Performance of Memory Virtualization Using Global Memory Resource Balancing

Performance of Memory Virtualization Using Global Memory Resource Balancing

Pvss Gangadhar (Gitam University, Visakhapatnam, India), Ashok Kumar Hota (NIC, Bhubaneswar, India), Mandapati Venkateswara Rao (Gitam University, Visakhapatnam, India) and Vedula Venkateswara Rao (Sri Vasavi Engineering College, Pedatadepalli, India)
Copyright: © 2019 |Pages: 17
DOI: 10.4018/IJCAC.2019010102


Virtualization has become a universal generalization layer in contemporary data centers. By multiplexing hardware resources into multiple virtual machines and facilitating several operating systems to run on the same physical platform at the same time, it can effectively decrease power consumption and building size or improve security by isolating virtual machines. In a virtualized system, memory resource supervision acts as a decisive task in achieving high resource employment and performance. Insufficient memory allocation to a virtual machine will degrade its performance drastically. On the contrasting, over allocation reasons ravage of memory resources. In the meantime, a virtual machine's memory stipulates may differ drastically. As a consequence, effective memory resource management calls for a dynamic memory balancer, which, preferably, can alter memory allocation in a timely mode for each virtual machine-based on their present memory stipulate and therefore realize the preeminent memory utilization and the best possible overall performance. Migrating operating system instances across discrete physical hosts is a helpful tool for administrators of data centers and clusters: It permits a clean separation among hardware and software, and make easy fault management. In order to approximate the memory, the stipulate of each virtual machine and to adjudicate probable memory resource disagreement, an extensively planned approach is to build an Least Recently Used based miss ratio curve which provides not only the current working set size but also the correlation between performance and the target memory allocation size. In this paper, the authors initially present a low overhead LRU-based memory demand tracking scheme, which includes three orthogonal optimizations: AVL based Least Recently Used association, dynamic hot set sizing. This assessment outcome confirms that, for the complete SPEC CPU 2006 benchmark set, subsequent to pertaining the 3 optimizing techniques, the mean overhead of MRC construction are lowered from 173% to only 2%. Based on current WSS, the authors then predict its trend in the near future and take different tactics for different forecast results. When there is an adequate amount of physical memory on the host, it locally balances its memory resource for the VMs. Once the local memory resource is insufficient and the memory pressure is predicted to sustain for a sufficiently long time, VM live migration, is used to move one or more VMs from the hot host to other host(s). Finally, for transient memory pressure, a remote cache is used to alleviate the temporary performance penalty. These experimental results show that this design achieves 49% center-wide speedup.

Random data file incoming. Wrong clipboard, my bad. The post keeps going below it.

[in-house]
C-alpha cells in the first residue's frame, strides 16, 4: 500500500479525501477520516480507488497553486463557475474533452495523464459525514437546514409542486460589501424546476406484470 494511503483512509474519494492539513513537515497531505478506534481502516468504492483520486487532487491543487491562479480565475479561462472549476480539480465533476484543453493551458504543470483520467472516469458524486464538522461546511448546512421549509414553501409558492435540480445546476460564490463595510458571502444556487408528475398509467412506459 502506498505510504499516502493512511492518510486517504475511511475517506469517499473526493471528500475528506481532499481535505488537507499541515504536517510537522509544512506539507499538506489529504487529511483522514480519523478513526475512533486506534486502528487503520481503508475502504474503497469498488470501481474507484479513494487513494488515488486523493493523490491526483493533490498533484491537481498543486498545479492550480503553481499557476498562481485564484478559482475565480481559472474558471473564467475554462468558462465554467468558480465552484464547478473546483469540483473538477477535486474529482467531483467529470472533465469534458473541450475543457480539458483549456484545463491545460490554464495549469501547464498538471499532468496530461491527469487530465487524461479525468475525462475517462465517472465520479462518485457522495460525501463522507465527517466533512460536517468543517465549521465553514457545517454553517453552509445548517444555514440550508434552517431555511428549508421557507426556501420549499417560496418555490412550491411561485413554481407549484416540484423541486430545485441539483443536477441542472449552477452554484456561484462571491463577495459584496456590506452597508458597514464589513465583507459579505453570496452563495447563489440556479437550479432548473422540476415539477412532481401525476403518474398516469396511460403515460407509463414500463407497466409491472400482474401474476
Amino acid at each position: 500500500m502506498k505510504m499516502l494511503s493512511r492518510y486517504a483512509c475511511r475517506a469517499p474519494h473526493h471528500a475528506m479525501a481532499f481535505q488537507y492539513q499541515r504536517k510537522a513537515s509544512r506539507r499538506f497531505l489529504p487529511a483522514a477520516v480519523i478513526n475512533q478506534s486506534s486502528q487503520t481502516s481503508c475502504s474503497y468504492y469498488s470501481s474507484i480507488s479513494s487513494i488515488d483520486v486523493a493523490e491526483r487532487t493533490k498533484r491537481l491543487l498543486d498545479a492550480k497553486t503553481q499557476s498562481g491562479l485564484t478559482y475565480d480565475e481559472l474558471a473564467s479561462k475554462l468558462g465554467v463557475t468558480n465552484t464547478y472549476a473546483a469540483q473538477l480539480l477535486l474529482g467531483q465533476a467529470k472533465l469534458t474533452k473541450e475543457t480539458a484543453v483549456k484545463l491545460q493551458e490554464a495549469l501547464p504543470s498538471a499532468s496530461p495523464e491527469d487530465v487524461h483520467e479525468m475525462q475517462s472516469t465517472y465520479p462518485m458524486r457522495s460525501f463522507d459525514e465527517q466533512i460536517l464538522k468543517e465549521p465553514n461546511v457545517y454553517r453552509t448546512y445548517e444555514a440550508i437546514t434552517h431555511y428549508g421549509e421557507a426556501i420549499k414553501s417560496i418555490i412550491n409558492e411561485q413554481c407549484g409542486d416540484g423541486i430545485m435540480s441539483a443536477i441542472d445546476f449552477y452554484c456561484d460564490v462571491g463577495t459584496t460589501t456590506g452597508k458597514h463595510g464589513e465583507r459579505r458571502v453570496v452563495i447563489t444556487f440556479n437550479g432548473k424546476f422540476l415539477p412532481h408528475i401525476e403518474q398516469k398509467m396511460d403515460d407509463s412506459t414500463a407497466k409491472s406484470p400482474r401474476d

Article Preview

1. Introduction